How to effectively coach teammates from different backgrounds

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I have served as an Integrator at EOS worldwide finding and guiding talented people to reach their maximum potential since 2016.

The challenges posed by the pandemic to our collective workplace have been widely documented. Most of us struggle with new levels of flexibility, financial uncertainty and remote/hybrid ways of working as we learn to communicate with colleagues through new media.

These challenges create unforeseen opportunities and possibilities.

The pandemic has changed the job pool. People are considering options and industries they haven’t seen before; something about shaking up our work routines unleashed people’s ideas of their ideal workplace. The usual barriers and boundaries have been smeared, if not erased.

For example, a financial services team member with certain skills might reframe and try out project management at a California-based video company. With virtual options eliminating or reducing traditional boundaries for collaboration around the world, location is no longer the concern or barrier it once was.

As a result of this shift, managers can now lead teams and individuals from different backgrounds. It can be both exciting and challenging to lead teams from different backgrounds.

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Challenges and benefits of coaching teammates from different backgrounds

One of the biggest tests of this new mixed job pool is meeting team members who have advanced experience in other areas. When they enter your company, they may already have mastered their job. They may be classically trained and have deep-seated ideas about how things should be done. They may be more specifically focused on what they think is the best approach than other new hires. If the organization’s history, culture, unique philosophies and mission are not factored into decision making, tension can build in a team.

It is important that new employees with diverse career experiences can apply their unique skills and past knowledge to the facets of their new role. You need to look for new hires who can channel their talents in a new environment and deliver what your team and umbrella organization needs most in a flexible and collaborative way.

Overall, I think the benefits of a more diverse team outweigh the challenges. People from different backgrounds bring fresh perspectives and innovative ways to solve problems. They can expose existing team members to new streams and trainings that broaden their perspective. However, for individuals to apply their unique gifts to your business, you must share the organization’s vision and mission, which helps them integrate their gifts.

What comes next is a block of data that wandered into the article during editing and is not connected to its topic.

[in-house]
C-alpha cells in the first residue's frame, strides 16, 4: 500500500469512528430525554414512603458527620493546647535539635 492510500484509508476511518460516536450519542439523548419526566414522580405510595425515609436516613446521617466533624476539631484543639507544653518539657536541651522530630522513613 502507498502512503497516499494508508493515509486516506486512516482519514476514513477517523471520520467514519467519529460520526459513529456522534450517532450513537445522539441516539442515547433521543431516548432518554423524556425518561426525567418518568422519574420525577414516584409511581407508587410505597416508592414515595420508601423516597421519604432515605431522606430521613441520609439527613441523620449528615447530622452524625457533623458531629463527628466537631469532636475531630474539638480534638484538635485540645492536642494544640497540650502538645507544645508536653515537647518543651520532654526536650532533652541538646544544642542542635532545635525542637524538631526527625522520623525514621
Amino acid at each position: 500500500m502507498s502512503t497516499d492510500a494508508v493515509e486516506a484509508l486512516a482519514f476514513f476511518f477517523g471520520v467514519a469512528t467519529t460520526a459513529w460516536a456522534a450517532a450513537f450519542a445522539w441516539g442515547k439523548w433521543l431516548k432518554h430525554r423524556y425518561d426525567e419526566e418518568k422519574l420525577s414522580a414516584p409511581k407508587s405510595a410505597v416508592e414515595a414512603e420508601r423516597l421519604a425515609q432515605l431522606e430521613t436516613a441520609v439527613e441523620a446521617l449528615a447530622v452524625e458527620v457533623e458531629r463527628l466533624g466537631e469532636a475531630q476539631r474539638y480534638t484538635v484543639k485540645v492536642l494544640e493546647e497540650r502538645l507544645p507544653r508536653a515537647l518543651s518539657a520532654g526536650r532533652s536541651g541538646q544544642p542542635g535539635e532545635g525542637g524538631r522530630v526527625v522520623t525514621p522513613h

As a leader, it is important to recognize individuals for the differences they bring forward. Educating yourself about an individual’s perspective can help you gain insight. By doing this you can understand how they think and solve problems. You will be able to seize opportunities to engage in a deeper, richer dialogue with the new member of your team, ensuring that their talents are meaningfully disclosed and integrated.

It takes time and investment to care enough to ask the good, hard questions. When done right, your teams will have more engagement and better retention.

Strategies for coaching team members from different backgrounds

So you have a team full of people you would never have met before. How can you coach them to make the most of the diverse experiences and gifts they bring to the workplace?

1. Acknowledge differences.

Recognizing that you have team members from different backgrounds is the first step. Sometimes leaders are unaware or unwilling to consider the different backgrounds that make up their team. Once you practice awareness of diversity in your team, you can consciously handle your leadership.

2. Help first.

Embracing the different backgrounds of your team members starts with open, honest and vulnerable conversations. Be intentional and come from a help-first perspective. Engage with team members to learn more about their values ​​and experiences. How have they evolved professionally and how do they want to develop further? Create a regular meeting frequency throughout the year so you can continue to build trust and get the best (and most) out of each team member.

3. Connect relationally.

Socializing outside of team meetings can be a great way to give people the freedom and ease to share themselves and their gifts with others. Ask yourself questions like: What’s the best way to bring people together outside of work? How can you give the team the opportunity to get to know each other personally, not just professionally?

When people are actually having fun – whether painting by numbers or throwing axes at targets – they can charge their creative brains and start collaborating like never before.

4. Celebrate regularly.

Just as having fun together is the raw material for caring and trusting relationships, celebrating can bring a new level of awareness to your team. This means not only during holidays. Celebrate who people are at their core all year round. Honor their diverse backgrounds.

This can sometimes mean stepping back and allowing individuals to find their own ways to share their professional and personal culture. Resist the temptation to manage everything; let others take the lead when it comes to their stories. When leaders take the lead in regularly celebrating others, it is often contagious and others will join in.

Seeing the silver lining in the aftermath of the pandemic takes some creativity. When leaders and managers can find opportunities to encourage people to celebrate differences, they can open their companies to new, innovative approaches and experiences. And then the whole journey together becomes a lot more interesting and rewarding.


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